This subtle film is densely packed with life lessons. For that reason viewers may be moved to see it more than once. Readers familiar with Autobiography of a Yogi will know the name and saga of Paramahansa Yogananda. The film Awake gives the tale texture and a special form of life, especially whenever we gaze into Yogananda’s fiery eyes. At such times there is no question of the power he was able to summon.


Listen to the review by Dennis Morton, or read it below.

One of the best things about a work of genius is that you don’t get tired of it. A great song, a great painting, a great film – just doesn’t wear out. I’ve watched John Michael McDonagh’s latest film, Calvary, five times in the past week and it gets better and better and better, each time.

Calvary is set on the northwest coast of Ireland, in a small town in County Sligo. The protagonist is a priest named Father James, played masterfully by Brendan Gleeson, who also starred in McDonagh’s previous film, The Guard. We learn that Father James has come to his orders at an advanced age, turning to the priesthood after his wife died of a long illness. And, it’s late in the film before we learn what his previous profession was.

The film opens with Father James in the confessional, ready for another round of the often tawdry admissions of his parishioners. But he’s never before heard what he’s about to hear from a fellow whose face we do not get to see.

This man’s confession begins with a story of having been raped by a priest when he was seven years old. The atrocity continued for five years. Father James is at a loss for what to say. He asks if the putative penitent has sought help. And his response is that he’s not interested in learning “to cope” with what happened, and besides, the rapist priest is dead. And, he adds, even if he had killed the bad priest, it wouldn’t have meant anything. It would only be news if he were to kill a good priest. And this is followed by his declaration that he will kill a good priest. He’ll kill Father James a week from Sunday, on the beach.

All of this takes place in the first scene and first few minutes of Calvary, so I’ve not really spoiled anything for you. And besides, though the story itself is fascinating, it’s the dialogue and the performances that elevate Calvary into the highest echelon of filmdom.

John Michael McDonagh is a brilliant writer and he invests his major characters with perfectly timed bon mots and believably articulate patter. Even the intellectually less endowed characters are fun to listen to.

The Church, in general, does not fare well in Calvary. In fact, the film is a scathing portrait of hypocrisy and venality. And the notion of detachment, supposedly essential for a father confessor plying his trade, turns out to be a questionable characteristic by film’s end.

I’m a sucker for good writing. And the writing in Calvary is way better than good.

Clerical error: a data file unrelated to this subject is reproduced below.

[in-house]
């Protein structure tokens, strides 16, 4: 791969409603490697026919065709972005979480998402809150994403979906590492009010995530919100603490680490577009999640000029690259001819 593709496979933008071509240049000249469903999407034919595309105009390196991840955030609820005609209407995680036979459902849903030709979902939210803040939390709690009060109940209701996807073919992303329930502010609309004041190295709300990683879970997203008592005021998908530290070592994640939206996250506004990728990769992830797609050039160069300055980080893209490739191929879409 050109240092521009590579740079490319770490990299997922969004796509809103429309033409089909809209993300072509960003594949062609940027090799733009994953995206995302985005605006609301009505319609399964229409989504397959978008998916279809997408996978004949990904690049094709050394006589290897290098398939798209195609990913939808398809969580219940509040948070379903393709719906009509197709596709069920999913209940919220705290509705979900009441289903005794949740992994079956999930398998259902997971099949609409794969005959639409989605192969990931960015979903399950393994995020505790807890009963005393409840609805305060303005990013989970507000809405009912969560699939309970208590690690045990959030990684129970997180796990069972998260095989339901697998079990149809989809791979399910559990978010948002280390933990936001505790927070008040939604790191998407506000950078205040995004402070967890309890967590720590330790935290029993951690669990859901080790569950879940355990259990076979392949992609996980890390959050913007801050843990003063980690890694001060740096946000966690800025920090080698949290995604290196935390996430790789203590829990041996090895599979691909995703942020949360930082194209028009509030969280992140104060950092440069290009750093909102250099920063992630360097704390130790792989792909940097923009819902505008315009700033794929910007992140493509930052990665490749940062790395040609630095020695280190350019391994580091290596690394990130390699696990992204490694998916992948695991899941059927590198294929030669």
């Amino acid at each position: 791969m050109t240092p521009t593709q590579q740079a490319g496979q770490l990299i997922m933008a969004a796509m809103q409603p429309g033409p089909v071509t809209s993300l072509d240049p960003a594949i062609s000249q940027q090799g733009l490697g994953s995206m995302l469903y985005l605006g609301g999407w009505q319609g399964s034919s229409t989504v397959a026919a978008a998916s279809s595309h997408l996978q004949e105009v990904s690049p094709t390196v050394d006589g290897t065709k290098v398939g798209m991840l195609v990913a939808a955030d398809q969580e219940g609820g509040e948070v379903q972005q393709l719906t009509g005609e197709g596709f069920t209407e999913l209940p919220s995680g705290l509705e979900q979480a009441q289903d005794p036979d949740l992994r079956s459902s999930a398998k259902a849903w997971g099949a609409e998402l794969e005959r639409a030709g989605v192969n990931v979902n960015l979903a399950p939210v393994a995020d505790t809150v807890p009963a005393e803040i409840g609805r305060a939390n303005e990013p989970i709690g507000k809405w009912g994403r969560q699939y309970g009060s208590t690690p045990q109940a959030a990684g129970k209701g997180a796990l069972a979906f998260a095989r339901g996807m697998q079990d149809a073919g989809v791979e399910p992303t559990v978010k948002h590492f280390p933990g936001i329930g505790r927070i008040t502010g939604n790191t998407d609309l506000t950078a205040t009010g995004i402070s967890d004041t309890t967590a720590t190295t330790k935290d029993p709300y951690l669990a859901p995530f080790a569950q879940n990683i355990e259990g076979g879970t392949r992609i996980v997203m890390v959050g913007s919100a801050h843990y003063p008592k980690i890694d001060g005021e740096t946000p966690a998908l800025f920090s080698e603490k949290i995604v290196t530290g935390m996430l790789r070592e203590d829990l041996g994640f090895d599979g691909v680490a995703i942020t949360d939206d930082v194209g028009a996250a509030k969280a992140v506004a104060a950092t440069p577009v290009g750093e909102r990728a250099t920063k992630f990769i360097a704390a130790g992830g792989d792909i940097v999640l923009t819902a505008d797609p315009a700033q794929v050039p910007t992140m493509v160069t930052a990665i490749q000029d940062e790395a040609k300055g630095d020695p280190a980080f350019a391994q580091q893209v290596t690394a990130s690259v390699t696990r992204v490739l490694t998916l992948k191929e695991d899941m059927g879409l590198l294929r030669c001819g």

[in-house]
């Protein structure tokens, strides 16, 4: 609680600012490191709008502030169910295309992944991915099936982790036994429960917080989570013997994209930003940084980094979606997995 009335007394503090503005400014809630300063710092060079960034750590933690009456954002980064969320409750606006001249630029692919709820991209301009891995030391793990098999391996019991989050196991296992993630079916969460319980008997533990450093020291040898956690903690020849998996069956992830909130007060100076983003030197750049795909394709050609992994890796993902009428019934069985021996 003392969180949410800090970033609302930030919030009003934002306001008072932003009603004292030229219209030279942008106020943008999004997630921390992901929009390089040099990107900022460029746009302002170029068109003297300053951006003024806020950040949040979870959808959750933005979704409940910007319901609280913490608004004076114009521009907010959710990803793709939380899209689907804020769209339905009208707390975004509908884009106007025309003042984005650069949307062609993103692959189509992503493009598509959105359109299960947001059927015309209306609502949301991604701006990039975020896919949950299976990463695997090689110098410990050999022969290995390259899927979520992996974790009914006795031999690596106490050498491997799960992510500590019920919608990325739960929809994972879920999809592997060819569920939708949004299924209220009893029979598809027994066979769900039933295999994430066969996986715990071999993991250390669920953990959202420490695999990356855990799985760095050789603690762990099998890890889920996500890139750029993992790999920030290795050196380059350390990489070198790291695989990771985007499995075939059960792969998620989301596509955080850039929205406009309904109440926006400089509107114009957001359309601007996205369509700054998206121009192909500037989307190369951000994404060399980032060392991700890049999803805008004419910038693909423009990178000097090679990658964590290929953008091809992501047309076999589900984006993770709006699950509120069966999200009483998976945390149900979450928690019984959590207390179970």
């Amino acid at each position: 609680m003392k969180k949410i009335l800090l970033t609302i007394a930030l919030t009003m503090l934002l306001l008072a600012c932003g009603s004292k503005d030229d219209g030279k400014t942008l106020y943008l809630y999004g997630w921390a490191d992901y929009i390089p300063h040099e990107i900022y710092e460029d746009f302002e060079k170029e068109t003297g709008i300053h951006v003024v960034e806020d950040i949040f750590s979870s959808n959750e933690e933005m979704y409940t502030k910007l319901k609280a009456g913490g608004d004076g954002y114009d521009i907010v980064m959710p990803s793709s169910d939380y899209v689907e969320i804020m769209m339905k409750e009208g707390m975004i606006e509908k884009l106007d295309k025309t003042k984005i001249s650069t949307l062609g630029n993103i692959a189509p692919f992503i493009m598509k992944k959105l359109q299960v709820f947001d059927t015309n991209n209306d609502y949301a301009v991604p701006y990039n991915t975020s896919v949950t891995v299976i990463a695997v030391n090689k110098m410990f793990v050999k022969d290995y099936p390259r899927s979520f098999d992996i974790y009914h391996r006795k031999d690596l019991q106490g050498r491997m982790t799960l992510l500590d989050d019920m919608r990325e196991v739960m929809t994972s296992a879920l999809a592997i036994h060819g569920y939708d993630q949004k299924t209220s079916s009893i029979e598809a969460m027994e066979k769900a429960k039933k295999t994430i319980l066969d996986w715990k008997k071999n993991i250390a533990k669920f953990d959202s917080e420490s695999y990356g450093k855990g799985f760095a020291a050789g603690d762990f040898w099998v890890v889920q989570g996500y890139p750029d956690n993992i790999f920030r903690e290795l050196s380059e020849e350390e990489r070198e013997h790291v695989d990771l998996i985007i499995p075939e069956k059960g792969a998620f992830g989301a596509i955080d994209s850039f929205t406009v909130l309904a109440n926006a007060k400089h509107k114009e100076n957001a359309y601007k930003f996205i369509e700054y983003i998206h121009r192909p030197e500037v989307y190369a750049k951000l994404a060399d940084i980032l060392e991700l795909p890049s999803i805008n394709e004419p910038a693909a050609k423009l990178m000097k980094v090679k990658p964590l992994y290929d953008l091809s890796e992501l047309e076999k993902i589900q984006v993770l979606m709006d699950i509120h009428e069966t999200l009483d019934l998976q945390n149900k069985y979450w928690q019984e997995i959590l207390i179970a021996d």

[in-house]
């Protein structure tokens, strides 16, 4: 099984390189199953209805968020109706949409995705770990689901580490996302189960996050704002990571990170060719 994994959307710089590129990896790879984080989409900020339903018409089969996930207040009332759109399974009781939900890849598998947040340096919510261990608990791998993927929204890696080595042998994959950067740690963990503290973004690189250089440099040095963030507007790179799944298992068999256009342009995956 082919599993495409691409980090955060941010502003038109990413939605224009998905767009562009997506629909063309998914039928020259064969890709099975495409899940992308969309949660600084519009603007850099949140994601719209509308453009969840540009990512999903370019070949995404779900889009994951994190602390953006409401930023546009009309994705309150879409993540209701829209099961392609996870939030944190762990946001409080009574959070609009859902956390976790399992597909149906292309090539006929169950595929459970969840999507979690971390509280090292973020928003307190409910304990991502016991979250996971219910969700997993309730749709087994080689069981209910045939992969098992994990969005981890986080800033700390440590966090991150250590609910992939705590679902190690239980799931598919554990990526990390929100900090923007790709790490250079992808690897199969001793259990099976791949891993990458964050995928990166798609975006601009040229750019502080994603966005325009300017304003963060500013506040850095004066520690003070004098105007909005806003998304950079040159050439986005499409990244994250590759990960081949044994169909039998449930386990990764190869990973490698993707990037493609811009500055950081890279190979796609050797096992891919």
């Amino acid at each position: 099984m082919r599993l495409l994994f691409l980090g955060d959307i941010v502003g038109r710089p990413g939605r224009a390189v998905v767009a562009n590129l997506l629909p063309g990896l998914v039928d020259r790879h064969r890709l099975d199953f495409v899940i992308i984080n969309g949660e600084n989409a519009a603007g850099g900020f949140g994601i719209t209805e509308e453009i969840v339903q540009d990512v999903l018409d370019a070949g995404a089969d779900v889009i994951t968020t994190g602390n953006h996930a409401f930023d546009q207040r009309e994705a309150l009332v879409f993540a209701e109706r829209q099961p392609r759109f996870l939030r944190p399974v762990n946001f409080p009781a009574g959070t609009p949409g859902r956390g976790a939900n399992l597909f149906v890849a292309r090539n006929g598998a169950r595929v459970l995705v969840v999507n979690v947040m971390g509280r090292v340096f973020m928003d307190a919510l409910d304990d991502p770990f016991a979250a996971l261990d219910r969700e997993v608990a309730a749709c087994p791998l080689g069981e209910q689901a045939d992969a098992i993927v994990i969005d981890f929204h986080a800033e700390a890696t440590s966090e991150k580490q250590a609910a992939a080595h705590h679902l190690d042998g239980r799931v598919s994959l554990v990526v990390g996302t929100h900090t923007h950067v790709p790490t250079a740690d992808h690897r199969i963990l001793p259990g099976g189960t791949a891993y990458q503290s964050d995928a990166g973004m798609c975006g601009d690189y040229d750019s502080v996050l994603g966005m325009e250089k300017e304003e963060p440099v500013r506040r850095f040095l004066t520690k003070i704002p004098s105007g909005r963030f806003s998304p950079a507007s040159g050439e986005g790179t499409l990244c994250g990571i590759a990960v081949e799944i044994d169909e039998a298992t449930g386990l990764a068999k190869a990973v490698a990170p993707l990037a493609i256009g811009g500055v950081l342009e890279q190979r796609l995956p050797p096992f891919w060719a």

John Michael McDonagh, I think, is a genius. Find out for yourself. And don’t put it off.
Calvary is a small budget, independent, foreign film. We’re very fortunate that we have theatres in the Monterey Bay area that provide us the opportunity to see such movies on the big screen. But their shelf lives are still relatively limited. So, catch Calvary soon,
before it’s relegated to the world of DVDs.

Dear White People


Listen to the review by Dennis Morton above.



Listen to a review of this film by Dennis Morton above, or read or below.


Any movie that opens with Pete Seeger’s version of Solidarity Forever would have my immediate attention, and I’m very happy to say that throughout the new British release, Pride, my attention never flagged. In fact, I grew ever more rapt as the movie rolled on.

The film opens in the summer of 1984, in London. A gay pride parade is about to commence. One of the leaders of the march, Mark, a young fellow in his twenties, has just coldly flipped off an importunate lover. Mark’s attention is focused, instead, on a news show on the telly. He, and we, learn that a national coal miners’ strike is now in its fourth month, and that 20,000 jobs are in limbo for the interim. Margaret Thatcher defends her government’s reactionary stance to the strike and tells the country the following: I can’t change my style. I’m here to be a good firm leader.

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The Skeleton Twins


Listen to the review by Dennis Morton, above.

5th Annual Silicon Valley African Film Festival


David H. Anthony discusses the Silicon Valley African Film Festival, in audio above.


The Trip to Italy


Listen to the review by Dennis Morton, above.


In a Dream


Review by David H. Anthony listen above or read below.

The documentary In A Dream by Jeremiah Zagar has all the virtues of intimacy. It is affectionate without being overly sentimental and pulls few punches in its unfolding.
Zagar’s subject is his artist father, Isaiah and mother Julia and their at times tortured relationship. Isaiah crafts brilliant mosaics. His work has been used to refurbish run down and/or abandoned parts of Philadelphia for the three decades covered in the film. It would not be an exaggeration to state that Isaiah’s art bears marks of genius, nor would it be inaccurate to also say that the film details the darker side of his gifts and the price paid by his family as he pursued his own particular expressive modes.

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Land Ho!


Listen to the review above, by Dennis Morton.